In Defense of Amazon’s Competitive Culture

The New York Times’ deep dive into what it’s like to work for Amazon describes the online retailer’s unabashedly competitive meritocracy as something out of a dystopian nightmare. It’s full of anecdotes that bring to mind a brutally combative culture of crazed workaholics that are mercilessly driven 24x7 to deliver results or else.

In an email to employees, CEO Jeff Bezos said the “shockingly callous management practices” depicted in the article don’t describe the Amazon he knows and would not be tolerated at the company. He also said that no company operating that way could survive in such a “highly competitive tech hiring market” and that anyone “would be crazy” to work at such a place.

If you’re wondering which of these contrasting perspectives is the true one, you’re not alone – and you’re not going to get much help from the mainstream media on that front. All the usual left-leaning publications are quick to side with the Times story, which the pro-business folks of course saw as a hit piece.

Strangely enough, I think they’re both true. Let me explain.

Remember when Toyota was dragged through the mud over the sudden acceleration controversy back in 2010? The automaker recalled millions of vehicles, was raked over the coals by Congress and federal regulators and came very close to suffering a brand meltdown.

But months later, after analyzing thousands of complaints and dozens of data recorders, including those from 75 fatal crashes that killed 93 people, the U.S. Department of Transportation and the NHTSA concluded that only one of those incidents was caused by a problem with the vehicle.

While Toyota did acknowledge two known flaws – “sticky” accelerator pedals and poorly positioned floor mats – the computer controlled throttle system turned up clean. It seems that nearly all the drivers had mistakenly floored the accelerator pedal when they meant to jam on the brakes.

When that report came out, the Wall Street Journal headline read Early Tests Pin Toyota Accidents on Drivers while the New York Times went with Toyota Acknowledges 2 Vehicle Flaws. Two very different angles on the same set of facts. Given what Toyota’s brand had been through, in my opinion, the Journal covered it appropriately. The Times, not so much.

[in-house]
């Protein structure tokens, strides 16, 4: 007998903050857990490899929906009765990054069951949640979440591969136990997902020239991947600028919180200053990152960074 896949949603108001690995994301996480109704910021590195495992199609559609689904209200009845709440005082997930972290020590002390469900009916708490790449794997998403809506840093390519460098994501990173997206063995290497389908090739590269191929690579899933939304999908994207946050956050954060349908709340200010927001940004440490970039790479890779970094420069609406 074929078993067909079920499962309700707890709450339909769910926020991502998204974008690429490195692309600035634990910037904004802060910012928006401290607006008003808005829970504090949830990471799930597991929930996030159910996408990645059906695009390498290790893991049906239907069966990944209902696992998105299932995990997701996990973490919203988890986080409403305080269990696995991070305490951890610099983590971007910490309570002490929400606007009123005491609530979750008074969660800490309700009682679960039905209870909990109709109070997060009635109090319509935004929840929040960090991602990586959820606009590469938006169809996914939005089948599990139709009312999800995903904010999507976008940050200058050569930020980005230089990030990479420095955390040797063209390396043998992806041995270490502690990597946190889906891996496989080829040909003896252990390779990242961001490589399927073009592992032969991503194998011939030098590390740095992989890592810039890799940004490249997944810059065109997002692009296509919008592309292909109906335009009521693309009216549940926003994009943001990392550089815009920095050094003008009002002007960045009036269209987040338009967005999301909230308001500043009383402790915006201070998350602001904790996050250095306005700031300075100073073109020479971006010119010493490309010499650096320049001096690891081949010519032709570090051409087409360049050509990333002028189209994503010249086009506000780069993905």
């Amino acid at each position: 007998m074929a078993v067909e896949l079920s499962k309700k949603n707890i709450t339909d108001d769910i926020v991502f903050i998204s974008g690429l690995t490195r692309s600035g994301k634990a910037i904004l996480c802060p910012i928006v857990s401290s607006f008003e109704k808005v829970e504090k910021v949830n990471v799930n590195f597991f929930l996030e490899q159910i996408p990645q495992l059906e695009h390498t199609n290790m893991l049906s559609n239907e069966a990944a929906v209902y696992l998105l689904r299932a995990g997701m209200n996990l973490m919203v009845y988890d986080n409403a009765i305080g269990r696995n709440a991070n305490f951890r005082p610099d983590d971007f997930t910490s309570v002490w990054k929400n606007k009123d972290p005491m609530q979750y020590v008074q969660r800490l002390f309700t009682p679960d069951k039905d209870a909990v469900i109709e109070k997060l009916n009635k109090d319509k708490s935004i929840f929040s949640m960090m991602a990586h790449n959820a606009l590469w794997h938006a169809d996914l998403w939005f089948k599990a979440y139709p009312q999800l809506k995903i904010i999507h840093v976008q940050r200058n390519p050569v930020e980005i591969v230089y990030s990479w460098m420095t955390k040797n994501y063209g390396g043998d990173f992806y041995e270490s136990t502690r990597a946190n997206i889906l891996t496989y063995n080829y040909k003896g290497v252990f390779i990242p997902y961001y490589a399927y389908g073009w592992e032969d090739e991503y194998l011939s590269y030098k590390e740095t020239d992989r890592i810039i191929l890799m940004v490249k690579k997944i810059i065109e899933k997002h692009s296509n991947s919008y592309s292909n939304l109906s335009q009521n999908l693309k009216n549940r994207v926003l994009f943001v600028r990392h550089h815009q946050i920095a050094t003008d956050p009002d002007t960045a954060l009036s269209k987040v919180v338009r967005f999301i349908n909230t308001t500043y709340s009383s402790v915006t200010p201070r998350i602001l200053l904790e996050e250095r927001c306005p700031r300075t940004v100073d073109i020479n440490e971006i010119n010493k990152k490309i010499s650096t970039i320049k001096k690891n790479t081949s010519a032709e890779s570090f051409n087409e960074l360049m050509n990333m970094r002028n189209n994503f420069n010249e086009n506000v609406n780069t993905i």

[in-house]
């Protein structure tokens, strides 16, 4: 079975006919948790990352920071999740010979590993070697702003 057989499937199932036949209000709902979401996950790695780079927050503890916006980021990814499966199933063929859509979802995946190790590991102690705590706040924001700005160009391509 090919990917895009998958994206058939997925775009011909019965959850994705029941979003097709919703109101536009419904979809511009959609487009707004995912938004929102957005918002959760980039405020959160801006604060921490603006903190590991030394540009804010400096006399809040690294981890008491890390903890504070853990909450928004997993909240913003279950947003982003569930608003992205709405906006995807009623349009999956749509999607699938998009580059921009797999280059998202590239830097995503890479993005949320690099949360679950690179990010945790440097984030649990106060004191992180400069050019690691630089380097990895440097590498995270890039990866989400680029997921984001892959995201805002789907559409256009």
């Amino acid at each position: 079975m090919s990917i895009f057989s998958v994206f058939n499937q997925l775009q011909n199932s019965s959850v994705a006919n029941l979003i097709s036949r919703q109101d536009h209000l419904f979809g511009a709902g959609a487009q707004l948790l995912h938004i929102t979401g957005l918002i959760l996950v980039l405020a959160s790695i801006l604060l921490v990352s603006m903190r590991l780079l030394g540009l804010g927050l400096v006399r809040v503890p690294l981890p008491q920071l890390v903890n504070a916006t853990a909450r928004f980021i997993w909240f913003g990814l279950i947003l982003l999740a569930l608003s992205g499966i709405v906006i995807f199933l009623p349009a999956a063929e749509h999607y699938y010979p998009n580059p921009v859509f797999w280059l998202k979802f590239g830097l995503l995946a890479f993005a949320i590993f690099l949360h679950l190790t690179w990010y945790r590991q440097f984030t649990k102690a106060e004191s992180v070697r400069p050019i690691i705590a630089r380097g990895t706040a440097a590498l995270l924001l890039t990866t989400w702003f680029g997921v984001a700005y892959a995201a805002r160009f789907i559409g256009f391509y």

That’s exactly what’s going on with the Amazon story. The ecommerce giant proudly acknowledges a culture that thrives on constant innovation, setting the highest standards, taking ownership, working hard, doing more with less and delivering results. Its Leadership Principles are documented on the company website.

Its version of survival of the fittest – what it calls “purposeful Darwinism” – appears to be working extraordinarily well. Frankly, Amazon’s culture is not all that much different from those of Intel, Apple and less famous tech companies I’ve worked with over the decades.They’re not for everyone, but they’re all great proving grounds for talented, driven people that aren’t overly concerned with work-life balance.

Besides, in a 20 year-old company with 150,000 current and who knows how many former employees, I’m not the least bit surprised that the Times was able to find enough stories to support the position that Amazon is a brutally tough place to work that breaks down and burns out a lot of people.

Don’t get me wrong; I’m no Amazon fanboy. In the past I’ve been openly critical of its strong-arm negotiating tactics with book publishers and its low profit-margin business model. I think that the only reason the company has managed to survive and thrive over the years is because of its uber-competitive culture that constantly challenges employees to do more with less.

And while I make no apologies for some of the more inhumane anecdotes portrayed in the Times article, that doesn’t mean that sort of behavior is institutionalized – supported by the company’s policies and leadership team. Every corporation has outliers and I can definitely see how some people might take things too far.

In any case, I am a believer in Amazon’s leadership principles. If the company provides employees with an opportunity to push themselves harder and farther than they ever thought possible, the long-term benefit of that experience is priceless. Besides, it’s a free country. Nobody is forcing all those people to work there.

According to the piece, a common saying around the company’s Seattle headquarters is, “Amazon is where overachievers go to feel bad about themselves.” While I’m sure the Times interpreted that as negative, I don’t see it that way.

It brings to mind something Mark McCormack wrote in What They Don’t Teach You at Harvard Business School, that a key characteristic of all superstars is their “profound sense of dissatisfaction with their own accomplishments.” Every great CEO I’ve ever known possessed that quality. Like him or not, so does Bezos.